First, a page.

Inge Amundsen
In this working paper for the Christian Michelsen Institute, Inge Amundsen explores parliamentary strengthening projects in Tanzania and thoroughout Sub-Saharan Africa. By examining the development of parliaments in Kenya, Uganda, and Zambia, the author identifies key lessons for the international community’s future attempts at legislative strengthening. In particular, the author argues that support for Tanzania’s parliament should focus on its oversight, scrutiny and control committees as well as on the institutionalization of a parliamentary fund modeled after Uganda’s Expert Advisory Fund for Committees to enhance Tanzania’s own committee system. Lastly, SUNY/CID’s work in these countries is also highlighted among other implementing agencies and donors.

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Afghanistan

International Crisis Group (ICG)
This ICG report claims that the international community has failed to achieve a politically stable and economically viable Afghanistan despite ten years of military operations and development assistance. ICG claims that state institutions remain fragile and unable to provide good governance, deliver basic services to the majority of the population, or guarantee human security. As the insurgency spreads to areas regarded as relatively safe till now, and policymakers in Washington and other Western capitals seek a way out of an unpopular war, the international community still lacks a coherent policy to strengthen the state ahead of the withdrawal of most foreign forces by December 2014. The impact of international assistance will remain limited unless donors, particularly the largest, the U.S., stop subordinating programming to counter-insurgency objectives, devise better mechanisms to monitor implementation, adequately address corruption and wastage of aid funds, and ensure that recipient communities identify needs and shape assistance policies.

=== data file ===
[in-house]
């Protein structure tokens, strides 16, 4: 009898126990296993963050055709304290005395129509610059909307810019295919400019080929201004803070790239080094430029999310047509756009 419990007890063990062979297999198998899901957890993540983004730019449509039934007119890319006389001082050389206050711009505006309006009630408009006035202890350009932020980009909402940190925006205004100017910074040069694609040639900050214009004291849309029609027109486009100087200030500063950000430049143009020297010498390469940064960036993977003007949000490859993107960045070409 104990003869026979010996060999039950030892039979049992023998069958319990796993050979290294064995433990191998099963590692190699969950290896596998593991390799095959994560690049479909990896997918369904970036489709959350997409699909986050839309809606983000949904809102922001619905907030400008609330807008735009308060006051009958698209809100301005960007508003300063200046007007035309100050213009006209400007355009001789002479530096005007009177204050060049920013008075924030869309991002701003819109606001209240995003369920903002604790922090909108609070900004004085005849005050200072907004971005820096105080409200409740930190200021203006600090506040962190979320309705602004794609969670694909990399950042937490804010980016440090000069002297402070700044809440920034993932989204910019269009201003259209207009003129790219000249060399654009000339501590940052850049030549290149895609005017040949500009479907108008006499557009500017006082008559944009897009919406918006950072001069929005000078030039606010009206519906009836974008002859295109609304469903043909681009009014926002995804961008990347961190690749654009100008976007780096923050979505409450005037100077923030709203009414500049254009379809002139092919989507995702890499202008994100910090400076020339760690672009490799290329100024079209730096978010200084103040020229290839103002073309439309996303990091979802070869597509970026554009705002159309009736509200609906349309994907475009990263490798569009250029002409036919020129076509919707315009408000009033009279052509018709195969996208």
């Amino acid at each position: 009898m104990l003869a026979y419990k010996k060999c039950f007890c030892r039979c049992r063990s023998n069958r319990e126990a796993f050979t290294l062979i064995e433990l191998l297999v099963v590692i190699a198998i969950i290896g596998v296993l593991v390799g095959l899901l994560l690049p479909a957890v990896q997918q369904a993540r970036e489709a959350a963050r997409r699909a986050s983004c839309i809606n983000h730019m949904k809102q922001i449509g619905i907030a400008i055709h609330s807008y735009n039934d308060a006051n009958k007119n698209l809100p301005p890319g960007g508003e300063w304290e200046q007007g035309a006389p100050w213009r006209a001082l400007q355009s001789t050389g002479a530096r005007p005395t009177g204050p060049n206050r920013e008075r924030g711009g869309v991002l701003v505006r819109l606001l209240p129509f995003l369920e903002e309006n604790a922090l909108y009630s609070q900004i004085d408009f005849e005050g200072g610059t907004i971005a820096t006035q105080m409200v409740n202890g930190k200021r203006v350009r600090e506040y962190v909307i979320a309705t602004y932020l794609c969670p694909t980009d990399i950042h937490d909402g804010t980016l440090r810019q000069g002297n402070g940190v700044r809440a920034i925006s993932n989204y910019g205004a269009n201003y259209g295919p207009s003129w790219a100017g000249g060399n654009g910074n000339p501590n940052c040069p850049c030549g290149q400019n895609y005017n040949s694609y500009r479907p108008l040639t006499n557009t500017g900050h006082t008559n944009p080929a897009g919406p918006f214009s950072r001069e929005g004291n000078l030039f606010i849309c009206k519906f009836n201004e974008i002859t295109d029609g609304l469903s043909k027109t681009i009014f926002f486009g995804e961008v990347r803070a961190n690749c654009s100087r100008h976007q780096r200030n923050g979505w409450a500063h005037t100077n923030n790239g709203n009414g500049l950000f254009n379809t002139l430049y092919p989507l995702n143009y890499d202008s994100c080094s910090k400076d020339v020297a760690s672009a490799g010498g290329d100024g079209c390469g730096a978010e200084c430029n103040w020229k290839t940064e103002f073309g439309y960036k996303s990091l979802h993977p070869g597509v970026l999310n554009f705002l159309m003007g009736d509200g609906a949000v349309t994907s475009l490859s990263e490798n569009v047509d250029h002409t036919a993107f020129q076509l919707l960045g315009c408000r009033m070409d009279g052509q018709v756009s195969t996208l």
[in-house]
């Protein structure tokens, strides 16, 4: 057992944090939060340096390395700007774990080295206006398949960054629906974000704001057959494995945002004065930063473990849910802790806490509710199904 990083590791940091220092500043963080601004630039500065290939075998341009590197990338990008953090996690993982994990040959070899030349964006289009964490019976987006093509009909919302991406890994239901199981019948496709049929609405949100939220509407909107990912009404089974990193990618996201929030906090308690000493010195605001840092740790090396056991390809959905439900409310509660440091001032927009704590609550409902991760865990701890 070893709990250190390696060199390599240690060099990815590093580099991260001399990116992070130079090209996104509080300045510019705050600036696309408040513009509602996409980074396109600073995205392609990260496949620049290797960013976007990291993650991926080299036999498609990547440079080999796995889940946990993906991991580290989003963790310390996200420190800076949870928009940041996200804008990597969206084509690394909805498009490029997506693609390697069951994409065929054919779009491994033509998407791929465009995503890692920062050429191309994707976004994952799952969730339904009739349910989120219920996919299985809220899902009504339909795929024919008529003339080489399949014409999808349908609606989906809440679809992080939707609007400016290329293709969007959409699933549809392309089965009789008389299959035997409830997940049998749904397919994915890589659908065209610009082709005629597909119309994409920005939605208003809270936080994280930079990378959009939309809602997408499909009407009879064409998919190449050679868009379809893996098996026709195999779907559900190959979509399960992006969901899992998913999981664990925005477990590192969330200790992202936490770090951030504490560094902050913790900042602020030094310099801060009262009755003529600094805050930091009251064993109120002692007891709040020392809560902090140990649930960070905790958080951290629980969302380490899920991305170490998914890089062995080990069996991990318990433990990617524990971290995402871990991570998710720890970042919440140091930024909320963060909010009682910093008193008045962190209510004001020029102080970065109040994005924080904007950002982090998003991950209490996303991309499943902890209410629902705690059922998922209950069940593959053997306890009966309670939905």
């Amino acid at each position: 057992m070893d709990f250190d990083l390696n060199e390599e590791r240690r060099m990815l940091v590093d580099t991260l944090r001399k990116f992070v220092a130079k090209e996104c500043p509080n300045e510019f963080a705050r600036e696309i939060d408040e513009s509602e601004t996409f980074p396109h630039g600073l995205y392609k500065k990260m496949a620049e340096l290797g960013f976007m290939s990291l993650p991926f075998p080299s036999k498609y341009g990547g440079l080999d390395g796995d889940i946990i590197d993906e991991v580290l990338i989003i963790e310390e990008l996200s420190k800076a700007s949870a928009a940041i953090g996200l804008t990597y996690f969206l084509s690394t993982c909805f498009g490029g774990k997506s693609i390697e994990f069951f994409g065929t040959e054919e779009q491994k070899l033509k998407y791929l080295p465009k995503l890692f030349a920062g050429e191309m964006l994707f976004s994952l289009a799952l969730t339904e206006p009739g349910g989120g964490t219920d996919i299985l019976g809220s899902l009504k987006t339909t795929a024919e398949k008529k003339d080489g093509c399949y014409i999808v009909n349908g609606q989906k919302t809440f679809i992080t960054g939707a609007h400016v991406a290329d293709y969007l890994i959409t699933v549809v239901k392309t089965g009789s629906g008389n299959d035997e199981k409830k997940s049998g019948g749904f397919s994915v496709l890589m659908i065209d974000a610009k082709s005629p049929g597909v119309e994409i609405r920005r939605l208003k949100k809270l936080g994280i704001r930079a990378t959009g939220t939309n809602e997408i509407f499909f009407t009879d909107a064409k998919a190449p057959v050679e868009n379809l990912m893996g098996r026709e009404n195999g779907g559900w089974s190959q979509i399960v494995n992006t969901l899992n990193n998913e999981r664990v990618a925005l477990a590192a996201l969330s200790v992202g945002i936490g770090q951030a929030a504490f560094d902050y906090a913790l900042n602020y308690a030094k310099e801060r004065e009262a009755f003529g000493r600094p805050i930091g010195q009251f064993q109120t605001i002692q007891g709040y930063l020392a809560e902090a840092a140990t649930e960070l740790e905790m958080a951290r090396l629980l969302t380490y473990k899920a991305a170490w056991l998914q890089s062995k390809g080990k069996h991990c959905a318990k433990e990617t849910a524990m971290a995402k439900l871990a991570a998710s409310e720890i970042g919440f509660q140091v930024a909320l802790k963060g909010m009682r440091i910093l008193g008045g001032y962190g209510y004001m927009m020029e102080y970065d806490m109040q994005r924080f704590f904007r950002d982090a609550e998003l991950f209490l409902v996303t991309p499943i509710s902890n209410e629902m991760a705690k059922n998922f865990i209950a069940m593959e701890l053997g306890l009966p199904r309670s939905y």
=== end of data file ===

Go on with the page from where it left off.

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Bangladesh

Shahjahan H. Bhuiyan
In this article published in Government Information Quarterly, Shahjahan H. Bhuiyan of the Kazakhstan Institute of Management, Economics, and Strategic Research (KIMEP) discusses how ICT can be used to improve the efficiency and effectiveness of public administration in Bangladesh. Further, experience in some developing countries has shown that e-governance can improve transparency and lead to corruption control and poverty reduction. Based on the lessons learned from these successful practices, it suggests that e-governance can play a significant role for corruption control and poverty reduction, and thus offers opportunities to cost-effective service delivery to the citizens in Bangladesh.

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Bosnia-Herzegovina

Paula M. Pickering, Anushree Banerjee, Connor Smith, Oleg Firsin